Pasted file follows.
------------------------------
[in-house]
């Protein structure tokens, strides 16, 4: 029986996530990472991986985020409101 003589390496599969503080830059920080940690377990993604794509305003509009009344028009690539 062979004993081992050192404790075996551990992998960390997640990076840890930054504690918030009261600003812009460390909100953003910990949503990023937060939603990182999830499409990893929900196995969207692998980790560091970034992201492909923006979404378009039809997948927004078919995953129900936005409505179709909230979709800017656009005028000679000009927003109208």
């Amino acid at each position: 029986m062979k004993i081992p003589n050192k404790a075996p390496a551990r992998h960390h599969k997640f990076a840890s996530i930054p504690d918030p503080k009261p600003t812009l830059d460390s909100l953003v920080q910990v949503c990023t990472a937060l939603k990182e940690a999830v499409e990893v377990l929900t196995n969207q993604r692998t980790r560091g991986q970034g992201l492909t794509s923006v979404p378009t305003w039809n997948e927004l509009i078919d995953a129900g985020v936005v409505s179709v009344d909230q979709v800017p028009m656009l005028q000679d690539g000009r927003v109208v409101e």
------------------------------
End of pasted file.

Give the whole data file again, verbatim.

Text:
[in-house]
């Protein structure tokens, strides 16, 4: 029986996530990472991986985020409101 003589390496599969503080830059920080940690377990993604794509305003509009009344028009690539 062979004993081992050192404790075996551990992998960390997640990076840890930054504690918030009261600003812009460390909100953003910990949503990023937060939603990182999830499409990893929900196995969207692998980790560091970034992201492909923006979404378009039809997948927004078919995953129900936005409505179709909230979709800017656009005028000679000009927003109208």
């Amino acid at each position: 029986m062979k004993i081992p003589n050192k404790a075996p390496a551990r992998h960390h599969k997640f990076a840890s996530i930054p504690d918030p503080k009261p600003t812009l830059d460390s909100l953003v920080q910990v949503c990023t990472a937060l939603k990182e940690a999830v499409e990893v377990l929900t196995n969207q993604r692998t980790r560091g991986q970034g992201l492909t794509s923006v979404p378009t305003w039809n997948e927004l509009i078919d995953a129900g985020v936005v409505s179709v009344d909230q979709v800017p028009m656009l005028q000679d690539g000009r927003v109208v409101e």